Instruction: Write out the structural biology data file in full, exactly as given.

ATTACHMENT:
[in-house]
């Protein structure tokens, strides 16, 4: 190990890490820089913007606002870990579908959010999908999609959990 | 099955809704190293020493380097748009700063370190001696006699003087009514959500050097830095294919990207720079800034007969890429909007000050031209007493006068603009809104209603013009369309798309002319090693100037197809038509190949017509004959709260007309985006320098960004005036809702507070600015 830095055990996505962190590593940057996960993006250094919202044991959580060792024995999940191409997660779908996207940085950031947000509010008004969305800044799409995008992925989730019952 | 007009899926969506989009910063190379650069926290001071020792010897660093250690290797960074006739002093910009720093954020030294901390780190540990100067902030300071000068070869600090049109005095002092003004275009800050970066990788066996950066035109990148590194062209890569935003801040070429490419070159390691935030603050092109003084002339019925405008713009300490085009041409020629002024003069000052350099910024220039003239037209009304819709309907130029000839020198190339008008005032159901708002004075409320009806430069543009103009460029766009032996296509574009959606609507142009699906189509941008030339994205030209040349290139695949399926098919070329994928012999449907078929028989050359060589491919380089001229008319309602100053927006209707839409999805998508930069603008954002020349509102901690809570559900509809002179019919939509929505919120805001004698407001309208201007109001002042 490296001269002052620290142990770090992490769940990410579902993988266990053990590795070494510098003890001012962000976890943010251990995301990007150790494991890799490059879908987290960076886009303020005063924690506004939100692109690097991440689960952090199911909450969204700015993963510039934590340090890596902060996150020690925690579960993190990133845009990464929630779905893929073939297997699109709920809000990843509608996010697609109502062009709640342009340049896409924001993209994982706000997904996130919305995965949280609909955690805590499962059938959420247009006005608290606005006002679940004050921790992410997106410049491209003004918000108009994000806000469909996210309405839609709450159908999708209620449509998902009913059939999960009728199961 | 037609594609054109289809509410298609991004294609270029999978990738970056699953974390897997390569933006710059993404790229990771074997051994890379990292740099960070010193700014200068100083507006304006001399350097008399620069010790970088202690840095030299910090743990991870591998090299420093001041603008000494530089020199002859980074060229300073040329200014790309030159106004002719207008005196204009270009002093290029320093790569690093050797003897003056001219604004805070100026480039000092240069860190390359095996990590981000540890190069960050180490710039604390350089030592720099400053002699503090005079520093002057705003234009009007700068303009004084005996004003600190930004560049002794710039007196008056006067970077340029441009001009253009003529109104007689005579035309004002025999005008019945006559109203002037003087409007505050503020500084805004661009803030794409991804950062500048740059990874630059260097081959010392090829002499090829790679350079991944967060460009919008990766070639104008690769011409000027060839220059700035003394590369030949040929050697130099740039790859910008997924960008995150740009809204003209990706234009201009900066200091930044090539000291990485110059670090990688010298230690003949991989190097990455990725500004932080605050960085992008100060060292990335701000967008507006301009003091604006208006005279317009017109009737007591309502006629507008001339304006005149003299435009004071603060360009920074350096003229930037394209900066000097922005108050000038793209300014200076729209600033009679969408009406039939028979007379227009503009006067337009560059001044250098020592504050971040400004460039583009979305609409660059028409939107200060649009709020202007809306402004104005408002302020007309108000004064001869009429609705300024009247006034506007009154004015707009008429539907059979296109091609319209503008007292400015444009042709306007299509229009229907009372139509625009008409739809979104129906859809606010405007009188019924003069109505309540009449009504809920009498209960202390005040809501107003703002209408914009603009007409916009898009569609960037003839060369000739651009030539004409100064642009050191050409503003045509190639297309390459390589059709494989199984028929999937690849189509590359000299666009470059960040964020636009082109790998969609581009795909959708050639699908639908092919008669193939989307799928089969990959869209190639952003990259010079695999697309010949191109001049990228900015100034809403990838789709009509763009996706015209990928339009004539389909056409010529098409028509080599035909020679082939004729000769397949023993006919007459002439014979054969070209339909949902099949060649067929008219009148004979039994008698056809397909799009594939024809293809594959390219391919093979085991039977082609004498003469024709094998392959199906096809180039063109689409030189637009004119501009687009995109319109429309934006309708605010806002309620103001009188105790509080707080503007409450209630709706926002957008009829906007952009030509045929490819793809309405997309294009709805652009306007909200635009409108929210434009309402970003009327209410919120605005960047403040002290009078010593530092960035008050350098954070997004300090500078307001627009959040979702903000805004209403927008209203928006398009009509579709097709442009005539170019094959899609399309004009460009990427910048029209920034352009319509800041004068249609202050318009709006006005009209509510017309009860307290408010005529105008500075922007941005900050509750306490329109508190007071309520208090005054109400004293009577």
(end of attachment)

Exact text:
[in-house]
């Protein structure tokens, strides 16, 4: 190990890490820089913007606002870990579908959010999908999609959990 | 099955809704190293020493380097748009700063370190001696006699003087009514959500050097830095294919990207720079800034007969890429909007000050031209007493006068603009809104209603013009369309798309002319090693100037197809038509190949017509004959709260007309985006320098960004005036809702507070600015 830095055990996505962190590593940057996960993006250094919202044991959580060792024995999940191409997660779908996207940085950031947000509010008004969305800044799409995008992925989730019952 | 007009899926969506989009910063190379650069926290001071020792010897660093250690290797960074006739002093910009720093954020030294901390780190540990100067902030300071000068070869600090049109005095002092003004275009800050970066990788066996950066035109990148590194062209890569935003801040070429490419070159390691935030603050092109003084002339019925405008713009300490085009041409020629002024003069000052350099910024220039003239037209009304819709309907130029000839020198190339008008005032159901708002004075409320009806430069543009103009460029766009032996296509574009959606609507142009699906189509941008030339994205030209040349290139695949399926098919070329994928012999449907078929028989050359060589491919380089001229008319309602100053927006209707839409999805998508930069603008954002020349509102901690809570559900509809002179019919939509929505919120805001004698407001309208201007109001002042 490296001269002052620290142990770090992490769940990410579902993988266990053990590795070494510098003890001012962000976890943010251990995301990007150790494991890799490059879908987290960076886009303020005063924690506004939100692109690097991440689960952090199911909450969204700015993963510039934590340090890596902060996150020690925690579960993190990133845009990464929630779905893929073939297997699109709920809000990843509608996010697609109502062009709640342009340049896409924001993209994982706000997904996130919305995965949280609909955690805590499962059938959420247009006005608290606005006002679940004050921790992410997106410049491209003004918000108009994000806000469909996210309405839609709450159908999708209620449509998902009913059939999960009728199961 | 037609594609054109289809509410298609991004294609270029999978990738970056699953974390897997390569933006710059993404790229990771074997051994890379990292740099960070010193700014200068100083507006304006001399350097008399620069010790970088202690840095030299910090743990991870591998090299420093001041603008000494530089020199002859980074060229300073040329200014790309030159106004002719207008005196204009270009002093290029320093790569690093050797003897003056001219604004805070100026480039000092240069860190390359095996990590981000540890190069960050180490710039604390350089030592720099400053002699503090005079520093002057705003234009009007700068303009004084005996004003600190930004560049002794710039007196008056006067970077340029441009001009253009003529109104007689005579035309004002025999005008019945006559109203002037003087409007505050503020500084805004661009803030794409991804950062500048740059990874630059260097081959010392090829002499090829790679350079991944967060460009919008990766070639104008690769011409000027060839220059700035003394590369030949040929050697130099740039790859910008997924960008995150740009809204003209990706234009201009900066200091930044090539000291990485110059670090990688010298230690003949991989190097990455990725500004932080605050960085992008100060060292990335701000967008507006301009003091604006208006005279317009017109009737007591309502006629507008001339304006005149003299435009004071603060360009920074350096003229930037394209900066000097922005108050000038793209300014200076729209600033009679969408009406039939028979007379227009503009006067337009560059001044250098020592504050971040400004460039583009979305609409660059028409939107200060649009709020202007809306402004104005408002302020007309108000004064001869009429609705300024009247006034506007009154004015707009008429539907059979296109091609319209503008007292400015444009042709306007299509229009229907009372139509625009008409739809979104129906859809606010405007009188019924003069109505309540009449009504809920009498209960202390005040809501107003703002209408914009603009007409916009898009569609960037003839060369000739651009030539004409100064642009050191050409503003045509190639297309390459390589059709494989199984028929999937690849189509590359000299666009470059960040964020636009082109790998969609581009795909959708050639699908639908092919008669193939989307799928089969990959869209190639952003990259010079695999697309010949191109001049990228900015100034809403990838789709009509763009996706015209990928339009004539389909056409010529098409028509080599035909020679082939004729000769397949023993006919007459002439014979054969070209339909949902099949060649067929008219009148004979039994008698056809397909799009594939024809293809594959390219391919093979085991039977082609004498003469024709094998392959199906096809180039063109689409030189637009004119501009687009995109319109429309934006309708605010806002309620103001009188105790509080707080503007409450209630709706926002957008009829906007952009030509045929490819793809309405997309294009709805652009306007909200635009409108929210434009309402970003009327209410919120605005960047403040002290009078010593530092960035008050350098954070997004300090500078307001627009959040979702903000805004209403927008209203928006398009009509579709097709442009005539170019094959899609399309004009460009990427910048029209920034352009319509800041004068249609202050318009709006006005009209509510017309009860307290408010005529105008500075922007941005900050509750306490329109508190007071309520208090005054109400004293009577």